[xli] Compact, Pub. L. No. 110-342, § 4.5, 122 Stat. 3739, 3750 (2008).

[xlii] E.g. Wis. Stat. § 281.343(7r)(a) (2007) (“Any person aggrieved by any action taken by the council pursuant to the authorities contained in this compact shall be entitled to a hearing before the council. Any person aggrieved by a party action shall be entitled to a hearing pursuant to the relevant party’s administrative procedures and laws. After exhaustion of such administrative remedies, any aggrieved person shall have the right to judicial review of a council action in the United States district court for the District of Columbia or the district court in which the council maintains offices[.]”); see also Compact, Pub. L. No. 110-342, § 7.3, 122 Stat. 3739, 3761 (2008) (mirroring the Wisconsin law).

[xliii] Hammer, supra note 3, at 256-57 (“the issue of who qualifies as ‘aggrieved’ under the Great Lakes Compact remains unresolved and subject to future debate”).

[xliv] Scott Gordon, Why One Scientist Has Divergent Views On Wisconsin’s Great Lakes Diversions, WisCONTEXT (Apr. 25, 2018, 4:15 PM),

[xlv] See E-mail from Adam Freihoefer, Water Use Section Chief, Bureau of Drinking Water and Groundwater, Wis. Dep’t of Nat. Res., to Regional Body Members (May 16, 2018) (on file with the DNR),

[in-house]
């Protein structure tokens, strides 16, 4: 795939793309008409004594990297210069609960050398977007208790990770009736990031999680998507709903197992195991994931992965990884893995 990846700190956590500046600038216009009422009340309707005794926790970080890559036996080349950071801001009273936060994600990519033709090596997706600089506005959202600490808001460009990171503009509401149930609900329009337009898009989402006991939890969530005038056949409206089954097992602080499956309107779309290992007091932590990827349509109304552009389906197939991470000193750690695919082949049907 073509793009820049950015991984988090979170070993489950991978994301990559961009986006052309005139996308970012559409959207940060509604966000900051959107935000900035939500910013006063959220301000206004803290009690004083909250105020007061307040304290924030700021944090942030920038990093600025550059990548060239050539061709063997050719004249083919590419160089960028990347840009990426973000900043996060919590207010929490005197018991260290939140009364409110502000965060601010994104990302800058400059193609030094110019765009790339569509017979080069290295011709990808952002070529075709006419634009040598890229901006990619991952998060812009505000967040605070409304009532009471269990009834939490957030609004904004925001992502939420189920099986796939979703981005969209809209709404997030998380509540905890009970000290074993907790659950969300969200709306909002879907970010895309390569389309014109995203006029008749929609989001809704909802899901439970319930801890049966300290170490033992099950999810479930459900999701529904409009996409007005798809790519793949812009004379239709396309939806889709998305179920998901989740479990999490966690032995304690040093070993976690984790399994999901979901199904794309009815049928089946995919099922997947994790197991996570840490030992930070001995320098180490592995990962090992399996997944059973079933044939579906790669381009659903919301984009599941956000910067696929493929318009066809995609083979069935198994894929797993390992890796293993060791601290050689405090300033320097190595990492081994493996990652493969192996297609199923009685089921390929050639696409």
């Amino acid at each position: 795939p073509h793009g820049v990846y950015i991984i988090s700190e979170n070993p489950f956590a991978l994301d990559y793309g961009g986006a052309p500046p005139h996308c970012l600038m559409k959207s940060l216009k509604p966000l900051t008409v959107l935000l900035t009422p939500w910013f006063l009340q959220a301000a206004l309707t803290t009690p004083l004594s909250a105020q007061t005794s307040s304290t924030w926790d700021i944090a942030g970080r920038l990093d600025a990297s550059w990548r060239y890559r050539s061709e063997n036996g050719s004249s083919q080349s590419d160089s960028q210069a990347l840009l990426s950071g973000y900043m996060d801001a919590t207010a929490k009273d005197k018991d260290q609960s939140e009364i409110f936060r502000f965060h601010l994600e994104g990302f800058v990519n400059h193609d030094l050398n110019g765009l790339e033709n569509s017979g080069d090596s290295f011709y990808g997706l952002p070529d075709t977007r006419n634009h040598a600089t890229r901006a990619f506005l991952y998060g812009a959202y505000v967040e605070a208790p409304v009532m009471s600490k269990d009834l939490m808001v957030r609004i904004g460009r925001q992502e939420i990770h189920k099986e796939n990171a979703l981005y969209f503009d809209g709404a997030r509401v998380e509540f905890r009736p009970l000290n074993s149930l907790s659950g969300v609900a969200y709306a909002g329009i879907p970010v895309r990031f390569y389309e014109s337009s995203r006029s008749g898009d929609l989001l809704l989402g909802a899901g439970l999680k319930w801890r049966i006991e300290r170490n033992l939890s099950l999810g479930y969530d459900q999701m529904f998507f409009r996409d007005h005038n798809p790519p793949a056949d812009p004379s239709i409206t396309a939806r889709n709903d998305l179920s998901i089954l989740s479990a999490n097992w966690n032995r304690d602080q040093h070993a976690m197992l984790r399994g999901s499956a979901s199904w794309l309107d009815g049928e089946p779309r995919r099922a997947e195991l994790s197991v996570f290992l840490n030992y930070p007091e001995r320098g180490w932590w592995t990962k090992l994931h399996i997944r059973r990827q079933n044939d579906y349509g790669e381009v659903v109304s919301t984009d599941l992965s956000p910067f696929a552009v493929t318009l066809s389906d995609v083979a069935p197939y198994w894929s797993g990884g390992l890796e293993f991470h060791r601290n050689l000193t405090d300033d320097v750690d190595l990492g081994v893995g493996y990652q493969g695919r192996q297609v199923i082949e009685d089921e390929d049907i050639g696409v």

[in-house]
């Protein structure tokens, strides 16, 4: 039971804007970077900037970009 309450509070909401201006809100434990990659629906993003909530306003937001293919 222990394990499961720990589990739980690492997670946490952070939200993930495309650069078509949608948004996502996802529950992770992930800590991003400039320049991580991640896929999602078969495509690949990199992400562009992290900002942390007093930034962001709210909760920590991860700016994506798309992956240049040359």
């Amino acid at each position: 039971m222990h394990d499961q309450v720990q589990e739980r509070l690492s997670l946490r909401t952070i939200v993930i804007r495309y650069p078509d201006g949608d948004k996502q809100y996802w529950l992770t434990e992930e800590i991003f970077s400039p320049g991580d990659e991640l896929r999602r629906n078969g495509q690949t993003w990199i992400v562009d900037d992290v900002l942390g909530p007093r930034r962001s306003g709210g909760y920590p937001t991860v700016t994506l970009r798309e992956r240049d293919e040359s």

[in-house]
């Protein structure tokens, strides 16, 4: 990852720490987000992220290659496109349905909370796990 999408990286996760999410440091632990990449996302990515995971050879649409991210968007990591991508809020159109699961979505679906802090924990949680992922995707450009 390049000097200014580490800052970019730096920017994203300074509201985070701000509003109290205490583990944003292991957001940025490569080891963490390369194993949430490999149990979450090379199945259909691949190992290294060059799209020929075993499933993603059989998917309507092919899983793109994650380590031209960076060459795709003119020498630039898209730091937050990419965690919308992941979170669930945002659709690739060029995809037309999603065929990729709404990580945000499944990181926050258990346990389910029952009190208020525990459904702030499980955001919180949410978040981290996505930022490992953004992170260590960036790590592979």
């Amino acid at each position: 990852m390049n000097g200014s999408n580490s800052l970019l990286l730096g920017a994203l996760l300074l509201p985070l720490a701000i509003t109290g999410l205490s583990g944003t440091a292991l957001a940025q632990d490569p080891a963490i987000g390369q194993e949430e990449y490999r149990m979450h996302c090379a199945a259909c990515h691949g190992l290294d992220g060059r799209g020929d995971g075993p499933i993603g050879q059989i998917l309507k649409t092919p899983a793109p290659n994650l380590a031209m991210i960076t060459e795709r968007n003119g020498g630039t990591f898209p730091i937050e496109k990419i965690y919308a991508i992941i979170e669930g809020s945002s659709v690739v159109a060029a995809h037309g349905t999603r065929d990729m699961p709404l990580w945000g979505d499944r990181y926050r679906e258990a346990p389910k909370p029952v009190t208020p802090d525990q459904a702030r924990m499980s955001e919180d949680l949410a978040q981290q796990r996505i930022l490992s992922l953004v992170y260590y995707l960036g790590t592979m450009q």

[xlvi] E.g. Letter from Jon W. Allan, Director, Mich. Office of the Great Lakes, to Adam Freihoefer, Water Use Section Chief, Bureau of Drinking Water and Groundwater, Wis. Dep’t of Nat. Res. (Apr. 24, 2018),; Letter from Timothy J. Bruno, Chief, Pa. Office of the Great Lakes, to Adam Freihoefer, Water Use Section Chief, Bureau of Drinking Water and Groundwater, Wis. Dep’t of Nat. Res. (May 1, 2018); see also Letter from Timothy J. Bruno, Chief, Pa. Office of the Great Lakes, to Adam Freihoefer, Water Use Section Chief, Bureau of Drinking Water and Groundwater, Wis. Dep’t of Nat. Res. (May 24, 2018) (accepting the DNR’s response but suggesting an examination of the possible scope of diversions permitted by the interpretation),